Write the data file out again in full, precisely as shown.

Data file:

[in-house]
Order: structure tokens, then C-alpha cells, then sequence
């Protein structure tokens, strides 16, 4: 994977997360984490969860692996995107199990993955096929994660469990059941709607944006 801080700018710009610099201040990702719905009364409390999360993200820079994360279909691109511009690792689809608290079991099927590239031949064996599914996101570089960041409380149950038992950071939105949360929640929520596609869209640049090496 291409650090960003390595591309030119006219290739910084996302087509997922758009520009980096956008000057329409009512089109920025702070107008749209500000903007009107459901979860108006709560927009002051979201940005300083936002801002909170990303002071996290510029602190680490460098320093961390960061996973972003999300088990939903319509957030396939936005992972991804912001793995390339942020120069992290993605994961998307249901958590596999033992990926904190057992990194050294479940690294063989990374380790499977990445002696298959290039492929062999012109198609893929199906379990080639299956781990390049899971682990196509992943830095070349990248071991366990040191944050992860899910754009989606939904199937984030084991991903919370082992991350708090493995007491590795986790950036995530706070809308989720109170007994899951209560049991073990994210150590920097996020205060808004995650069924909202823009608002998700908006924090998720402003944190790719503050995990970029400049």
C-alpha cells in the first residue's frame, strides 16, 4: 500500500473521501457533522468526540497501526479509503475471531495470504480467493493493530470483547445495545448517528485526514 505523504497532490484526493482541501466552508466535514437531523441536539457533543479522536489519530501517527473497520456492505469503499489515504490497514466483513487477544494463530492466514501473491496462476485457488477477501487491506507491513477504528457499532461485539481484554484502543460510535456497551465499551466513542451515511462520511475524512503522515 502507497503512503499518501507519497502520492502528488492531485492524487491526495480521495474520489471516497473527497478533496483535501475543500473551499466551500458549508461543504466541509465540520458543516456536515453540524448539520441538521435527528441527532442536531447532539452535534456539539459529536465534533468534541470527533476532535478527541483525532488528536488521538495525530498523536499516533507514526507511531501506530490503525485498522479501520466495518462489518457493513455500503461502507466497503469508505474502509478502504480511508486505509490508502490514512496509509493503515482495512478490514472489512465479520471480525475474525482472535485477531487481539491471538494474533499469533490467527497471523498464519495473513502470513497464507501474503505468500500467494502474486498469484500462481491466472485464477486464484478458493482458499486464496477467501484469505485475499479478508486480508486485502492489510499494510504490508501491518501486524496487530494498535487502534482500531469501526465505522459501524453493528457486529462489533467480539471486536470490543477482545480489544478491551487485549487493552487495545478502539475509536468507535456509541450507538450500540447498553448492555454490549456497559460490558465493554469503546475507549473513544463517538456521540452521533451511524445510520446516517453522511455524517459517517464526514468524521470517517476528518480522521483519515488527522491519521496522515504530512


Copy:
[in-house]
Order: structure tokens, then C-alpha cells, then sequence
């Protein structure tokens, strides 16, 4: 994977997360984490969860692996995107199990993955096929994660469990059941709607944006 801080700018710009610099201040990702719905009364409390999360993200820079994360279909691109511009690792689809608290079991099927590239031949064996599914996101570089960041409380149950038992950071939105949360929640929520596609869209640049090496 291409650090960003390595591309030119006219290739910084996302087509997922758009520009980096956008000057329409009512089109920025702070107008749209500000903007009107459901979860108006709560927009002051979201940005300083936002801002909170990303002071996290510029602190680490460098320093961390960061996973972003999300088990939903319509957030396939936005992972991804912001793995390339942020120069992290993605994961998307249901958590596999033992990926904190057992990194050294479940690294063989990374380790499977990445002696298959290039492929062999012109198609893929199906379990080639299956781990390049899971682990196509992943830095070349990248071991366990040191944050992860899910754009989606939904199937984030084991991903919370082992991350708090493995007491590795986790950036995530706070809308989720109170007994899951209560049991073990994210150590920097996020205060808004995650069924909202823009608002998700908006924090998720402003944190790719503050995990970029400049």
C-alpha cells in the first residue's frame, strides 16, 4: 500500500473521501457533522468526540497501526479509503475471531495470504480467493493493530470483547445495545448517528485526514 505523504497532490484526493482541501466552508466535514437531523441536539457533543479522536489519530501517527473497520456492505469503499489515504490497514466483513487477544494463530492466514501473491496462476485457488477477501487491506507491513477504528457499532461485539481484554484502543460510535456497551465499551466513542451515511462520511475524512503522515 502507497503512503499518501507519497502520492502528488492531485492524487491526495480521495474520489471516497473527497478533496483535501475543500473551499466551500458549508461543504466541509465540520458543516456536515453540524448539520441538521435527528441527532442536531447532539452535534456539539459529536465534533468534541470527533476532535478527541483525532488528536488521538495525530498523536499516533507514526507511531501506530490503525485498522479501520466495518462489518457493513455500503461502507466497503469508505474502509478502504480511508486505509490508502490514512496509509493503515482495512478490514472489512465479520471480525475474525482472535485477531487481539491471538494474533499469533490467527497471523498464519495473513502470513497464507501474503505468500500467494502474486498469484500462481491466472485464477486464484478458493482458499486464496477467501484469505485475499479478508486480508486485502492489510499494510504490508501491518501486524496487530494498535487502534482500531469501526465505522459501524453493528457486529462489533467480539471486536470490543477482545480489544478491551487485549487493552487495545478502539475509536468507535456509541450507538450500540447498553448492555454490549456497559460490558465493554469503546475507549473513544463517538456521540452521533451511524445510520446516517453522511455524517459517517464526514468524521470517517476528518480522521483519515488527522491519521496522515504530512